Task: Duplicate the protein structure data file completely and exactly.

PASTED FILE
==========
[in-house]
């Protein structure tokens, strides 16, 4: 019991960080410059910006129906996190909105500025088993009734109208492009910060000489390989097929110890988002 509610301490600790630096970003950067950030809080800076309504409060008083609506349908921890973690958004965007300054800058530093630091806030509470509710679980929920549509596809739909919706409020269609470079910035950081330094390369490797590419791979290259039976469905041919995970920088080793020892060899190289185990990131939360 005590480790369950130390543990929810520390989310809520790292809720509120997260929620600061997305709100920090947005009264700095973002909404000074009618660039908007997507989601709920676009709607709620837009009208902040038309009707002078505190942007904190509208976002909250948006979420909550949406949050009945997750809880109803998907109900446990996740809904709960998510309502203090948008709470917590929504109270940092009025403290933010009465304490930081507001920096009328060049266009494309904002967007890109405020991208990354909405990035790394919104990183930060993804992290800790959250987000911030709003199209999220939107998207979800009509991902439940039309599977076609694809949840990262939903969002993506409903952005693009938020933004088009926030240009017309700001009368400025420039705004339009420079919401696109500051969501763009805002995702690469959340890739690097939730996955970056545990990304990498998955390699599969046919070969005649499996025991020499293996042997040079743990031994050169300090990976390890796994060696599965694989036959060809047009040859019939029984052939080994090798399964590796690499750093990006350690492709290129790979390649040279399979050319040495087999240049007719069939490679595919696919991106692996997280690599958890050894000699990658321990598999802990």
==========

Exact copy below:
[in-house]
């Protein structure tokens, strides 16, 4: 019991960080410059910006129906996190909105500025088993009734109208492009910060000489390989097929110890988002 509610301490600790630096970003950067950030809080800076309504409060008083609506349908921890973690958004965007300054800058530093630091806030509470509710679980929920549509596809739909919706409020269609470079910035950081330094390369490797590419791979290259039976469905041919995970920088080793020892060899190289185990990131939360 005590480790369950130390543990929810520390989310809520790292809720509120997260929620600061997305709100920090947005009264700095973002909404000074009618660039908007997507989601709920676009709607709620837009009208902040038309009707002078505190942007904190509208976002909250948006979420909550949406949050009945997750809880109803998907109900446990996740809904709960998510309502203090948008709470917590929504109270940092009025403290933010009465304490930081507001920096009328060049266009494309904002967007890109405020991208990354909405990035790394919104990183930060993804992290800790959250987000911030709003199209999220939107998207979800009509991902439940039309599977076609694809949840990262939903969002993506409903952005693009938020933004088009926030240009017309700001009368400025420039705004339009420079919401696109500051969501763009805002995702690469959340890739690097939730996955970056545990990304990498998955390699599969046919070969005649499996025991020499293996042997040079743990031994050169300090990976390890796994060696599965694989036959060809047009040859019939029984052939080994090798399964590796690499750093990006350690492709290129790979390649040279399979050319040495087999240049007719069939490679595919696919991106692996997280690599958890050894000699990658321990598999802990």